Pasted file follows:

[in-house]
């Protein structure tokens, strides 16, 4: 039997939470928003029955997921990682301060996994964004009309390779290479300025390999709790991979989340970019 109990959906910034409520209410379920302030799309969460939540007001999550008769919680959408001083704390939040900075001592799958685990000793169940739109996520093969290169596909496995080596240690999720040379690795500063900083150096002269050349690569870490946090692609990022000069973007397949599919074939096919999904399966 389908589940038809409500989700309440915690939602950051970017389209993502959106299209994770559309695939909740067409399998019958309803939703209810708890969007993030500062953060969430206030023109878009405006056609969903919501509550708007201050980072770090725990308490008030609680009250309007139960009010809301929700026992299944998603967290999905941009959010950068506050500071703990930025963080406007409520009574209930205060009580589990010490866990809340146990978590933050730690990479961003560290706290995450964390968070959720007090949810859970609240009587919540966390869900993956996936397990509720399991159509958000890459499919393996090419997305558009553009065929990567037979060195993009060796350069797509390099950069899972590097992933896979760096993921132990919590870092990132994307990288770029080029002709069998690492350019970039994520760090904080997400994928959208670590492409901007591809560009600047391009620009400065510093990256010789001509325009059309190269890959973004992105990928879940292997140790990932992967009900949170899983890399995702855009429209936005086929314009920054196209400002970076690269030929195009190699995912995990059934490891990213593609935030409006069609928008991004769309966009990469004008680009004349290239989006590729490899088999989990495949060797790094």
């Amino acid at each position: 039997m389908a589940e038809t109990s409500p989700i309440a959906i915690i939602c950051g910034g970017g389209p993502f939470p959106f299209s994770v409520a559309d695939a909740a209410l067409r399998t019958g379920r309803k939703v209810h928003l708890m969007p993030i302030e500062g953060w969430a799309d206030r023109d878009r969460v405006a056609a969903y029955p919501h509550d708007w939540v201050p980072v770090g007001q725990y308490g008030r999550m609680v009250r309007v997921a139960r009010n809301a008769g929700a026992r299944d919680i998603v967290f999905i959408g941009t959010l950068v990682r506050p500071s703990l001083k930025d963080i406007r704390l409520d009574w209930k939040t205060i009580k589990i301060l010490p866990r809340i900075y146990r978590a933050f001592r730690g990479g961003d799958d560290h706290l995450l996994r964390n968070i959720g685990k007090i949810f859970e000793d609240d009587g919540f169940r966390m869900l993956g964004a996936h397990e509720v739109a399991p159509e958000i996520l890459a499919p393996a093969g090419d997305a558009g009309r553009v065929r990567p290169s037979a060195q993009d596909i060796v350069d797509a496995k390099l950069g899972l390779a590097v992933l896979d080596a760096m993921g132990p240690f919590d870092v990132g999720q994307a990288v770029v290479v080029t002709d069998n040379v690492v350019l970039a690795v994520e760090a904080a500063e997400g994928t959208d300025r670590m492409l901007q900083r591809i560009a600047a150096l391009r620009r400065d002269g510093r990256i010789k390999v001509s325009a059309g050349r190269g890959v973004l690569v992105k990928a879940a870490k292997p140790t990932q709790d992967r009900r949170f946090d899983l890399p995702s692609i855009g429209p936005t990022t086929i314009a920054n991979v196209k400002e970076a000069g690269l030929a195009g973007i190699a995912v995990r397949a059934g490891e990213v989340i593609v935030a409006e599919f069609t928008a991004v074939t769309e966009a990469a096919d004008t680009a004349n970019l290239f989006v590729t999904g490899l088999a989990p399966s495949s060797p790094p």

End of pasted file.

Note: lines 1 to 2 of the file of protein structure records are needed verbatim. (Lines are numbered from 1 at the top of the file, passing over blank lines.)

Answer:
[in-house]
């Protein structure tokens, strides 16, 4: 039997939470928003029955997921990682301060996994964004009309390779290479300025390999709790991979989340970019 109990959906910034409520209410379920302030799309969460939540007001999550008769919680959408001083704390939040900075001592799958685990000793169940739109996520093969290169596909496995080596240690999720040379690795500063900083150096002269050349690569870490946090692609990022000069973007397949599919074939096919999904399966 389908589940038809409500989700309440915690939602950051970017389209993502959106299209994770559309695939909740067409399998019958309803939703209810708890969007993030500062953060969430206030023109878009405006056609969903919501509550708007201050980072770090725990308490008030609680009250309007139960009010809301929700026992299944998603967290999905941009959010950068506050500071703990930025963080406007409520009574209930205060009580589990010490866990809340146990978590933050730690990479961003560290706290995450964390968070959720007090949810859970609240009587919540966390869900993956996936397990509720399991159509958000890459499919393996090419997305558009553009065929990567037979060195993009060796350069797509390099950069899972590097992933896979760096993921132990919590870092990132994307990288770029080029002709069998690492350019970039994520760090904080997400994928959208670590492409901007591809560009600047391009620009400065510093990256010789001509325009059309190269890959973004992105990928879940292997140790990932992967009900949170899983890399995702855009429209936005086929314009920054196209400002970076690269030929195009190699995912995990059934490891990213593609935030409006069609928008991004769309966009990469004008680009004349290239989006590729490899088999989990495949060797790094």